VICE: You've seen the pictures of Gaddafi, right?**** Yes I did. What did you think of them? Didn't look real did it, looked like a rubber mask. Do you think that from now on dead people's faces will appear in the media more often? Well I saw it on the Sun website, so I wasn't really surprised. A lot of other news sources used it, as well. Really? Yeah. Ummmm… Then I think, yeah, it's gonna become more common. OK. As this sort of thing happens more and more, then, do you think the media will start to cast their net wider? Yeah, I think it may happen. Ricky Gervais? No. Probably not Ricky, no. So it has to be someone who's done bad? Pretty much. What about Mugabe? Yeah, him. Kim Jong-il? Yup. What about someone like Kerry Katona? Hmmm… She's not a great mum. Not sure about that. So, the line's drawn at Katona? Yeah, I think so. Would you like your dead picture to be in the newspaper? Can't say I would. Would you? I'd be dead so I don't think I'd really care. Fair enough.



VICE: When did you hear about Gaddafi being dead?**** About an hour ago. What do you think about them showing his dead face? I thought it was pretty grim, and quite wrong. Especially as it's the first thing you see on the BBC News website. Do you think it's going to become more common, showing dead people in the media? Yeah. The BBC, I presume, are doing it because they know that if they don't, people are going to go elsewhere for their news sources. So, competition in the media could see it proliferate? Yeah, it's a sort of torture porn. Everyone looks at it, you don't want to look at it, and it is pretty disgusting, but you still want to look at it. It probably doesn't speak very highly of people, but I suspect that's just how humanity is. So are we just as morbid as we've always been, or are we getting more morbid? I think it's just ease of access. You know, I used to work in PR and we used to see lots of stuff. I remember seeing videos of Saddam Hussein, they were shared around like hot donuts at a football game. And before that, you had all those beheadings in Iran. Stuff just gets leaked. You could argue that it all started with Tsar Nicolas II in Russia, because they had all the photos of him, didn't they. Do you think it will become normal treatment for dead people other than ex-dictators? I suspect so, yeah. You could argue it's a slippery slope. People become desensitised. It might start with a really evil or disgusting leader, and before you know it pictures of dead celebrities will just be plastered everywhere. You won't be able to get away from them. Like Russell Brand? Well hopefully not in our lifetime, but there are people who will then begin baying for blood. That's where lynch mobs come from. But I think your average, normal human being is a pretty long way off that.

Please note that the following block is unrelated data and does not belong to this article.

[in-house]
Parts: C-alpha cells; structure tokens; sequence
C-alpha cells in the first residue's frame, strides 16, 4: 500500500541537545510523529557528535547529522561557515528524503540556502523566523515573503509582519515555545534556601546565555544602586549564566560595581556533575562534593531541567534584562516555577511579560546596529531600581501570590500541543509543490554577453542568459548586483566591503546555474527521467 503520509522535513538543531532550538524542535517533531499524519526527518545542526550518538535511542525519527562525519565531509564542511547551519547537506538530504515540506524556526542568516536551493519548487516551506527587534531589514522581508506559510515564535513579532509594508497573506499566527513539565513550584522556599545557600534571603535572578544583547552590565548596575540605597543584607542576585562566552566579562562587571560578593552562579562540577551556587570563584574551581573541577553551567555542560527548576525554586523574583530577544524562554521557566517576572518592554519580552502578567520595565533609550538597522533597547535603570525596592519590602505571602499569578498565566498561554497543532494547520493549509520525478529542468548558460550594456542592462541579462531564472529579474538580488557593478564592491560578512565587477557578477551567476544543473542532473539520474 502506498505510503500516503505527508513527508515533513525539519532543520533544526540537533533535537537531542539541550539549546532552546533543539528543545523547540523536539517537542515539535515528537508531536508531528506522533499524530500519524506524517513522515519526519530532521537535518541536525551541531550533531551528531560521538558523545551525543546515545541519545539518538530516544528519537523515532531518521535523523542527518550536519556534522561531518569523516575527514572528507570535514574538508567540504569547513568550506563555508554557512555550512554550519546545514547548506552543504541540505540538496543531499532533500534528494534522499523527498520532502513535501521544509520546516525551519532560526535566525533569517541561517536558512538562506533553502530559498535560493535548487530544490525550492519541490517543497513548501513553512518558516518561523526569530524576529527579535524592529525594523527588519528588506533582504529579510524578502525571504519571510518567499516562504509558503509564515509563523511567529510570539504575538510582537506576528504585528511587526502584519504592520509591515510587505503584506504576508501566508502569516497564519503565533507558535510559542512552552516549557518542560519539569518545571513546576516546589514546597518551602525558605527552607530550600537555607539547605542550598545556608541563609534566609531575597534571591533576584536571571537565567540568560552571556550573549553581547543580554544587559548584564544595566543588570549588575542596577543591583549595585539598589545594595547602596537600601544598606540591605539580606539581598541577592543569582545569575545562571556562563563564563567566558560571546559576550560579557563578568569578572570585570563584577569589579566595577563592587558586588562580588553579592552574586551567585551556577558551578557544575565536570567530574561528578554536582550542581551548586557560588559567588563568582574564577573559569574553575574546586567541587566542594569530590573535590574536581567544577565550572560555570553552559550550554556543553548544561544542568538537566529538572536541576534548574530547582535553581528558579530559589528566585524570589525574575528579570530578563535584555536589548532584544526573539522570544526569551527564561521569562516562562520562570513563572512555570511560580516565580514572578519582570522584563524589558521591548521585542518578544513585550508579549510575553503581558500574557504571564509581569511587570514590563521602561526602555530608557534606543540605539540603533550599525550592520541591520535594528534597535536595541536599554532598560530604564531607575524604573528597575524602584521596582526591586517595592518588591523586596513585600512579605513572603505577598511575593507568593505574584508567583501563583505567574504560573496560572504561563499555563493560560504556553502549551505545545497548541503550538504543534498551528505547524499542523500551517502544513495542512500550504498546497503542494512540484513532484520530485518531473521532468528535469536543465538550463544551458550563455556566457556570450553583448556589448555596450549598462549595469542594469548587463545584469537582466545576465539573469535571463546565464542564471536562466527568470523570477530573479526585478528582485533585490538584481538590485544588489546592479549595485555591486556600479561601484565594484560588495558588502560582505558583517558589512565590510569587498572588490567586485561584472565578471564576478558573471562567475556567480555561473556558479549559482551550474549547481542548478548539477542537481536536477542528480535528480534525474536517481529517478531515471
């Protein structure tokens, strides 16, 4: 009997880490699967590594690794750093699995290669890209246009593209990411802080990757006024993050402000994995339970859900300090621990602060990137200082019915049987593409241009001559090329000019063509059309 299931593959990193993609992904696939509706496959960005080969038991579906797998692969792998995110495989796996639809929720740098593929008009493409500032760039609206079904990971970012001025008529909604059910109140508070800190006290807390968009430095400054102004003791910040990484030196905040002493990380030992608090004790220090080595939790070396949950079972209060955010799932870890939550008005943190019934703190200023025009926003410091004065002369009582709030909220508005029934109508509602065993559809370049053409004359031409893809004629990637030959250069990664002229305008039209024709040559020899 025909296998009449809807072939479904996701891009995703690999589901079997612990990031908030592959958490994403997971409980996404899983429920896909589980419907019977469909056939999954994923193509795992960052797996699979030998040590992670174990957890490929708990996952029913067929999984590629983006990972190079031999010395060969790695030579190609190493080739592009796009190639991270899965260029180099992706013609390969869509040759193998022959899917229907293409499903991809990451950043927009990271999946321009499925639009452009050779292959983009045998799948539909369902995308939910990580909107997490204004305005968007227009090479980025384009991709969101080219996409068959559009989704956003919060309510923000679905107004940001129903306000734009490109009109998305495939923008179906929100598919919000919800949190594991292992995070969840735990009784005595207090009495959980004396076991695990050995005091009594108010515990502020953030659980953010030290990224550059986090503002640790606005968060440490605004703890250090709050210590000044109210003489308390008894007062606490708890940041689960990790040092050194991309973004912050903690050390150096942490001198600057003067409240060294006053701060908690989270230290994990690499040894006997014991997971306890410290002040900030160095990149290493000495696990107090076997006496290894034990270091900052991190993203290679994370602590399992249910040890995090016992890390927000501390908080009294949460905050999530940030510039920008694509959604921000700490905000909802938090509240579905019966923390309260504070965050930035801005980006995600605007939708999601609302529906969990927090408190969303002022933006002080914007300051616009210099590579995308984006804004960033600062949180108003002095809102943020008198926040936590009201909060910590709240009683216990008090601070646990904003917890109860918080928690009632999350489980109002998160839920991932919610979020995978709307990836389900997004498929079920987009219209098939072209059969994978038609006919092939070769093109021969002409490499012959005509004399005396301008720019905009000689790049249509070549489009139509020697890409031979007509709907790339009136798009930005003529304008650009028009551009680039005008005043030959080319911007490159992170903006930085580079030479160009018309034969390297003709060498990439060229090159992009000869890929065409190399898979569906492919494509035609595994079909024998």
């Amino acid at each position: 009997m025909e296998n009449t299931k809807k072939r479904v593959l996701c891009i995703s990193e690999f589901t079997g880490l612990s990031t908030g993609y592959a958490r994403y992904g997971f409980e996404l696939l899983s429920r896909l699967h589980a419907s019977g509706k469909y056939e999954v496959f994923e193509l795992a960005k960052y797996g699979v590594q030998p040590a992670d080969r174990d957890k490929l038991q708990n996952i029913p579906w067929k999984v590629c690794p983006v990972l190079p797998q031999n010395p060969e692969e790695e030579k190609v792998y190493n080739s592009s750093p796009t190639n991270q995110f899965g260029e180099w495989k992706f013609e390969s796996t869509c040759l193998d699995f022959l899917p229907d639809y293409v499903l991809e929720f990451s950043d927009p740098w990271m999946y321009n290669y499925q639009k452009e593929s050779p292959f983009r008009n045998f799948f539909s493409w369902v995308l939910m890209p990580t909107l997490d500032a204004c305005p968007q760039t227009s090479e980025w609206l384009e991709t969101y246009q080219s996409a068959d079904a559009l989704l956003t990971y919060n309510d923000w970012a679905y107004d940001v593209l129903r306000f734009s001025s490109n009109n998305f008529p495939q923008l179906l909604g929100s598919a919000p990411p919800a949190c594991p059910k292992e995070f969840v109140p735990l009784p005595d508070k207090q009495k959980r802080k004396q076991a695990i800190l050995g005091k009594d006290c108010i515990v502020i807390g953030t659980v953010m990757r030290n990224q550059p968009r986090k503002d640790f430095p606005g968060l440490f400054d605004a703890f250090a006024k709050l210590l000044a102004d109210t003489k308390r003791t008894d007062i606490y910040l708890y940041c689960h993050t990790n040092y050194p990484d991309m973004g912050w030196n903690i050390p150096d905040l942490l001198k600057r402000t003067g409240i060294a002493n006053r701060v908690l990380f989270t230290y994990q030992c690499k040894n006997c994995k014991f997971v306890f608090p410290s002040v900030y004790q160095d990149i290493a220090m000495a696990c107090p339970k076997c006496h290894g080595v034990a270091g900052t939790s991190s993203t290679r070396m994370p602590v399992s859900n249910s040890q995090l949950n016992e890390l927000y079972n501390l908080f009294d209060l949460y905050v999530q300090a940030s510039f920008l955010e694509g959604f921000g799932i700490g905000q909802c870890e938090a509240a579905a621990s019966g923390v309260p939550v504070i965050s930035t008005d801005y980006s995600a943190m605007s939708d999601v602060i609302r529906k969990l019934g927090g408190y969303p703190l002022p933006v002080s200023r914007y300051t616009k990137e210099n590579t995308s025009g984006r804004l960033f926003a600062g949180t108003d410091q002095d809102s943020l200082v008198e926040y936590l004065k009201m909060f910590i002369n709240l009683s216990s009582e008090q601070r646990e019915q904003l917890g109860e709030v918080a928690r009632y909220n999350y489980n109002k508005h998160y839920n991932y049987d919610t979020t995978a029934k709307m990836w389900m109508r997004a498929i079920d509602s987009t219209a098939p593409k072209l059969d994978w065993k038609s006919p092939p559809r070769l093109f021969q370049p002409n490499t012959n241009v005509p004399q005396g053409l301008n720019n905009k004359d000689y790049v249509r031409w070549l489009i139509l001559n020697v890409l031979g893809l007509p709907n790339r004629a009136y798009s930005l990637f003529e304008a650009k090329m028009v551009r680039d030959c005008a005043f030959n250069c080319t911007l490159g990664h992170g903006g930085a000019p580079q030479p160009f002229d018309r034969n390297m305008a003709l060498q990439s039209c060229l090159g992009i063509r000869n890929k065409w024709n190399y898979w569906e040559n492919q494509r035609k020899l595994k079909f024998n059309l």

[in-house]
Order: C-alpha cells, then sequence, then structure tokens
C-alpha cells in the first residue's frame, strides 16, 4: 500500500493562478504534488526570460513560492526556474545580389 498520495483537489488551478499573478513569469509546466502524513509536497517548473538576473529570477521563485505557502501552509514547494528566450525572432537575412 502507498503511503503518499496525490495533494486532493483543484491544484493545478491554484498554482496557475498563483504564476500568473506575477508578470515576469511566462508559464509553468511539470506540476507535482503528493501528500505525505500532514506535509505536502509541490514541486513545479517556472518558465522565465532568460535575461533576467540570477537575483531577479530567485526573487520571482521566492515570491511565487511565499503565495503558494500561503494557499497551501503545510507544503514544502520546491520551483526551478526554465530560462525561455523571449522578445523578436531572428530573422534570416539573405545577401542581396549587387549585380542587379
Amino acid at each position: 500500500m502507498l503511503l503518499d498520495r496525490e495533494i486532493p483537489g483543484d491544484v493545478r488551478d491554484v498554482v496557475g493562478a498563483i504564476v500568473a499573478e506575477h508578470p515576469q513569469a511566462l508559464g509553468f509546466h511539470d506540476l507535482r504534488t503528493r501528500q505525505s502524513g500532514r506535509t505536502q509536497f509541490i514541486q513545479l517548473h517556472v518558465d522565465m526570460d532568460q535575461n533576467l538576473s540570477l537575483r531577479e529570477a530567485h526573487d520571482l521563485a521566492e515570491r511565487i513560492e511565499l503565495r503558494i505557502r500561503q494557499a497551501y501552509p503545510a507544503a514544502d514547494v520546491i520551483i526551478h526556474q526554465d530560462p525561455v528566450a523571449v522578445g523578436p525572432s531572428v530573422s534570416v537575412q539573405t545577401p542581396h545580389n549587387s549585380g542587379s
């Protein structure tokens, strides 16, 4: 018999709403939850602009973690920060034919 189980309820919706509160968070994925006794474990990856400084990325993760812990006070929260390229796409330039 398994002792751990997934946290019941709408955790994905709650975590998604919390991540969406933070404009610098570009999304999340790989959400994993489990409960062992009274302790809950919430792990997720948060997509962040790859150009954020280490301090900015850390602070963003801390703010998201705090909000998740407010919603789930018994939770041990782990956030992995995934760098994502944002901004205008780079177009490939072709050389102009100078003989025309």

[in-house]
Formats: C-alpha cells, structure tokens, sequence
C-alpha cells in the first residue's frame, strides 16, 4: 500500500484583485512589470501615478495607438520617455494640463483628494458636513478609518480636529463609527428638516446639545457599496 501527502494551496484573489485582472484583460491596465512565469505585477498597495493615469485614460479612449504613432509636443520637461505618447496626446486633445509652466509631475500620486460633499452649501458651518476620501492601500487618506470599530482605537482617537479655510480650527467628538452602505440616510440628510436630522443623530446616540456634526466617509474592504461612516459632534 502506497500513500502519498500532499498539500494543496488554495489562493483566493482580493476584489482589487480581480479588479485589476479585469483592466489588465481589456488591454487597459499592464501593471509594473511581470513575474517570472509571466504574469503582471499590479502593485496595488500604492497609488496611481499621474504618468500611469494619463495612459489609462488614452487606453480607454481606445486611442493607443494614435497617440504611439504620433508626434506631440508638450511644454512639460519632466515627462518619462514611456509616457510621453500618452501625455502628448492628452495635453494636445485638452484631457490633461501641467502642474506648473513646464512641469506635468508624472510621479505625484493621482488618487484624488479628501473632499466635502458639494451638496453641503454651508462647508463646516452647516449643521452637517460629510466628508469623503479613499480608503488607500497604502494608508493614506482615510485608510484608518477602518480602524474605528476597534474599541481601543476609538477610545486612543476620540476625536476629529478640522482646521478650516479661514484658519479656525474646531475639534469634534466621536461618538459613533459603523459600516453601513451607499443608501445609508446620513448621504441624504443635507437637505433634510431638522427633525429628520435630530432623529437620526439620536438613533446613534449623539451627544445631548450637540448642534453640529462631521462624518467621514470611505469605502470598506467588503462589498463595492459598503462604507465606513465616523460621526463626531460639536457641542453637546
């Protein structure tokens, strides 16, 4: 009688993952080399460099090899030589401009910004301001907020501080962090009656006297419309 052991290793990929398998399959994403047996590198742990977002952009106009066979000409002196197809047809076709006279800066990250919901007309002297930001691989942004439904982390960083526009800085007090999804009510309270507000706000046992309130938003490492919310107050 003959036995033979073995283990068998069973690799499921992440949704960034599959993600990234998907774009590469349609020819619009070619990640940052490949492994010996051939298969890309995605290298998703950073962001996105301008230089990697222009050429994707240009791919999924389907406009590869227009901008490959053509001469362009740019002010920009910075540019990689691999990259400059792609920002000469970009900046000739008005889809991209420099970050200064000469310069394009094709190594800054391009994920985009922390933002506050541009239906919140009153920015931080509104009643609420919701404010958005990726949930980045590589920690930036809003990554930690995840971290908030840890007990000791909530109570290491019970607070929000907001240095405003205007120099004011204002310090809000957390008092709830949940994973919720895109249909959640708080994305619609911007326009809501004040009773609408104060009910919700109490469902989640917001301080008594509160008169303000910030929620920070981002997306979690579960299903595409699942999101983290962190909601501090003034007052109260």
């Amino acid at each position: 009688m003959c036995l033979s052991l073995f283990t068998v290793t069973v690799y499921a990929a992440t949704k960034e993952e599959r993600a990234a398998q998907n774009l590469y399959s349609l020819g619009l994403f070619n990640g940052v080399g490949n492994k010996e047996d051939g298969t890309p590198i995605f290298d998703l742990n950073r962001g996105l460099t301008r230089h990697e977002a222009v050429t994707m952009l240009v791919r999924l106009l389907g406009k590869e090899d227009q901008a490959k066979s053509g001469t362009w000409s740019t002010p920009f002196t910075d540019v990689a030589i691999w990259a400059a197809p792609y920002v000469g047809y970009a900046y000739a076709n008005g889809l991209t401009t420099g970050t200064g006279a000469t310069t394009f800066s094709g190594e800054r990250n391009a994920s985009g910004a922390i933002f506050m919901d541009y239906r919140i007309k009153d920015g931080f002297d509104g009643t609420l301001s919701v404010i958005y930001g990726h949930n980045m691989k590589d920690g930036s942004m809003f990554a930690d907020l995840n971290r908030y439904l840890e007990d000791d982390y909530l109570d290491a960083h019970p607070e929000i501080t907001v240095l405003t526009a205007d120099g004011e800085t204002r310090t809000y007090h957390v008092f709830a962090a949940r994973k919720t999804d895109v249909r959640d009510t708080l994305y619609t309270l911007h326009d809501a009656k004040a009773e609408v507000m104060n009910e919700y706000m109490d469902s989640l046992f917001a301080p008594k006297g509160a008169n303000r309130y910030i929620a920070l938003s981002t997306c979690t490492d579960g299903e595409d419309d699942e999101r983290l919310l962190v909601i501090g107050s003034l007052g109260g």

VICE: Did you see Gaddafi's dead face?**** I saw it in the Sun. Do you think it's going to become more common, showing dead people in the newspaper? Once the internet is involved, the tone just gets lowered. People can find whatever they like online. Do you think the public thirst to gawp at the deceased will move on from our political enemies? Will we start to see people who aren't tyrants popping up dead all over the place? In ten, 20 years, yeah possibly. Again it depends on the target audience, who's that paper going to, but Ian Huntley, people like that, you could see the Sun printing it. How far do you think it will go? If you look at the history of how death is portrayed, it's probably only since Victorian times that things have been covered up. If you go back to medieval times… You could say it's part of the human condition. What about Alan Sugar? Yeah, that would be good. Deborah Meaden? Definitely. I mean, it's basically what pulls the interest of the public. And the more you show it, the more argument there is that there is an appetite for it to be in the public sphere. Then it becomes a question of who do you cover up, and who don't you? After a while, it'll get down to innocent victims. But again, if you look at 9/11 and the things that are coming out now, you're seeing a lot of victims being shown. Although possibly more after the event, to give people time. We're in the information age, and that includes all information whether you like it or not, it's just the angle you spin. A picture can mean a thousand things, so it's how you actually publish the picture and in what context. So, for example, if Nick Clegg died, what angle could they spin to make that acceptable? I've no idea. "Cameron's Monkey's Off His Back"? You should work in the media. It also depends on who's taken the picture. So, for example, if a well-known photojournalist took a picture, would it have more meaning? Some of the most important pictures ever taken have been of dead people.